Tuesday, January 08, 2013

The Pawnbroker and Mr. X

One of the most poignant moments in the history of film takes place about three minutes into The Pawnbroker, and coincides with the arrival of X. He shuffles into Cal Nazerman’s shop, extending a tatty lamp towards the pawnbroker. Before he has set it down on the counter, Nazerman has already started the transaction, mechanically going through the motions. With the lamp off his hands, X eagerly yet tentatively shares his thoughts on Herbert Spencer’s Genesis of science with the robot Nazerman. “I particularly like his insistence that science is born of art, not the other way around. To me, this was refreshing, coming from a man who most modern thinkers call old-fashioned.”
Several attempts at response or at least eye-contact fail utterly, and as his speech reaches its Pythagorean climax, Nazerman curtly and silently places his two dollars on the counter. X sees them, but doesn’t want to acknowledge them, knowing that their acceptance will mean the end of this meeting. Then, stuttering, embarrassed at his evidently uninteresting revelation, he confesses “From time to time I like to drop in here, cuz Mr Nazerman, a man gets hungry for talk, good talk...”
“There’s your ticket, and there’s your two dollars,” Nazerman informs him curtly. His short, staccato and precise speech contrasts starkly with X’s laborious, stumbling but empathic voice.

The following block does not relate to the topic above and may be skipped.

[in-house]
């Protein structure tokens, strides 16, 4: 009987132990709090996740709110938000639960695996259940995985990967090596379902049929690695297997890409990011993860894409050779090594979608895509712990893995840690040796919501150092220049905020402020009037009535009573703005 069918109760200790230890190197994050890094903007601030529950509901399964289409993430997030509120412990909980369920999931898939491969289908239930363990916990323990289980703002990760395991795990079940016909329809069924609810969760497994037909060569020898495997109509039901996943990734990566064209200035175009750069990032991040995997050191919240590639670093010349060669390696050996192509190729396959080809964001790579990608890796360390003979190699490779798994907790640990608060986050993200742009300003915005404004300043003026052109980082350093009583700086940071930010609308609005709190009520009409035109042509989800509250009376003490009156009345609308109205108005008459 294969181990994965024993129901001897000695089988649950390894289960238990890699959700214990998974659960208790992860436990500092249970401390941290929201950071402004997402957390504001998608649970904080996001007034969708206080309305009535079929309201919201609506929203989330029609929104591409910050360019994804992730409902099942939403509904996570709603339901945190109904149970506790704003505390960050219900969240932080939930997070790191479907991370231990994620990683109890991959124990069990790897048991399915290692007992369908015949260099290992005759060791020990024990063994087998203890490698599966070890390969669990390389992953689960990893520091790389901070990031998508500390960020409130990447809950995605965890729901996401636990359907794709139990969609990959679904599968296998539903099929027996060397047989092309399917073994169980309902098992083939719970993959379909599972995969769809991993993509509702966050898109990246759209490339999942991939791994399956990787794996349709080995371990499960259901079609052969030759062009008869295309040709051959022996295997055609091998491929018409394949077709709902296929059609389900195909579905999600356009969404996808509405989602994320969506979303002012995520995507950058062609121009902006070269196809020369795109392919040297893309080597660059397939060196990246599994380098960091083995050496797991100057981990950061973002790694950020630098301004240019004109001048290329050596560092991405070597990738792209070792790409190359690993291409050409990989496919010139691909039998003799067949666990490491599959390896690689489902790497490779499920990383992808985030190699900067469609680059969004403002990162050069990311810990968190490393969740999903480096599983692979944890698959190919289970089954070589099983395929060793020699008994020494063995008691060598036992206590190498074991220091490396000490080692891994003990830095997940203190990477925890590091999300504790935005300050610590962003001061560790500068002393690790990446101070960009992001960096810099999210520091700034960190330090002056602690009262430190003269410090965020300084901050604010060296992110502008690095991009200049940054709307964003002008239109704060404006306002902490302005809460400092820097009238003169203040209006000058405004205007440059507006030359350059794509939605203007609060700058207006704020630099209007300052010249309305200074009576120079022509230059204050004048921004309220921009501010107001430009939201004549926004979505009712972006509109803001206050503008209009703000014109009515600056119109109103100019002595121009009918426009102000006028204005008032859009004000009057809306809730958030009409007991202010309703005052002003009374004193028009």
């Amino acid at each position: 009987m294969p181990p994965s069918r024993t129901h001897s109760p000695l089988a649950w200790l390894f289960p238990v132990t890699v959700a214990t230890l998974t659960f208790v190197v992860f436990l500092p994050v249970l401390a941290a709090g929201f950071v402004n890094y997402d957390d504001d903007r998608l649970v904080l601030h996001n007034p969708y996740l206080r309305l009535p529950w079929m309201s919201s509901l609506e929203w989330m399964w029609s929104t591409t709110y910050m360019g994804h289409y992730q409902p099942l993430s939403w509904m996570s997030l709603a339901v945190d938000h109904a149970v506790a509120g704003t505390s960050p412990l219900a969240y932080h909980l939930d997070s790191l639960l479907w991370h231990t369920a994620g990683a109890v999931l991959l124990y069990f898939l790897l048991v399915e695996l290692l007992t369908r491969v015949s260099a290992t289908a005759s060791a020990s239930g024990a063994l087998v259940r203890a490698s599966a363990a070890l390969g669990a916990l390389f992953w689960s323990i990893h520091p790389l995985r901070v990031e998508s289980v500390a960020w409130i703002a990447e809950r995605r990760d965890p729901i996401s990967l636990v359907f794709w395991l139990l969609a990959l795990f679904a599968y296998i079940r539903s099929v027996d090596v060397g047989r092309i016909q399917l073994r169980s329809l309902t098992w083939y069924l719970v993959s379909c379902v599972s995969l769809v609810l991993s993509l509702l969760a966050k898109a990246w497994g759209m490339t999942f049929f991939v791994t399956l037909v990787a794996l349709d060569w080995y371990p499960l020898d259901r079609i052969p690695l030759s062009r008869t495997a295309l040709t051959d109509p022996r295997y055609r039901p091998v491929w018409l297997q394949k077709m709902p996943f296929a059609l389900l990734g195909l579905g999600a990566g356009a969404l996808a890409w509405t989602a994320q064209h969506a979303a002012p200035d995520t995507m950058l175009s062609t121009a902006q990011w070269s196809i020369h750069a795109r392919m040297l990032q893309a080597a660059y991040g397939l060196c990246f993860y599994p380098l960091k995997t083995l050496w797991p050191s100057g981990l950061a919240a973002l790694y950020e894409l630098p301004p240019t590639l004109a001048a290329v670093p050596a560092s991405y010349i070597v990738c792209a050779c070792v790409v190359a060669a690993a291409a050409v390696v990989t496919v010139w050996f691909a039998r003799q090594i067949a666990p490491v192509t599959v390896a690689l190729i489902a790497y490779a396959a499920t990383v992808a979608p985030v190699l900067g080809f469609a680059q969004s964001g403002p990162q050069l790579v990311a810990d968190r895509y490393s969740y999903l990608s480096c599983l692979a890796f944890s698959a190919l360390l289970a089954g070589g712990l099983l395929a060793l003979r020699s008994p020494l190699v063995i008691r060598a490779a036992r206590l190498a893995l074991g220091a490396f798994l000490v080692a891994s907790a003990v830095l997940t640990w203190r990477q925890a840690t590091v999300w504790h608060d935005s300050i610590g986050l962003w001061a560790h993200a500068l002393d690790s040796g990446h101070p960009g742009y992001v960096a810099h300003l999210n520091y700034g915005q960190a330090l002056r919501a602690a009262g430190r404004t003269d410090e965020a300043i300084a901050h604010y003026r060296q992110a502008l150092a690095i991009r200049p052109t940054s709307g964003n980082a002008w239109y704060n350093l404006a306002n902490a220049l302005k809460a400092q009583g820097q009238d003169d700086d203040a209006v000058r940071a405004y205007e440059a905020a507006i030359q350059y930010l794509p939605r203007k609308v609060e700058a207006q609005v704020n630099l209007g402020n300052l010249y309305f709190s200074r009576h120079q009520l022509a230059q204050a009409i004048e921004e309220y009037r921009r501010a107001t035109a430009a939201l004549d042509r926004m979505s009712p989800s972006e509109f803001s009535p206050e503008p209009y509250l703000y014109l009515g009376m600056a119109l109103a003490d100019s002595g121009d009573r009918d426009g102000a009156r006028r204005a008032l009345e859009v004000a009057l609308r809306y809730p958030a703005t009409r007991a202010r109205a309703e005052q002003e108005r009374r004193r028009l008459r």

X snaps out of his semi-reverie and mumbles “Naturally, Mr Nazerman, two dollars will be quite alright.”
This last negation of his efforts is too much for the poor man, and his face loses that lively, enthusiastic look. In its place appears a disillusioned, dejected and guilty face. Backing away disappointedly, he says “I, I apologise for, for talking (emphasised with a little throwaway arm movement) so much, Mr Nazerman.”  He is disappointed, but crucially not with the cold and distant Mr Nazerman, but with himself, for having burdened himself on Nazerman. More words come to his mouth, but he is unable to express them. “Forgive me.”
With these words, the sorriest and saddest man I have ever seen hurries out of the Pawnbroker.

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9:46 AM

 

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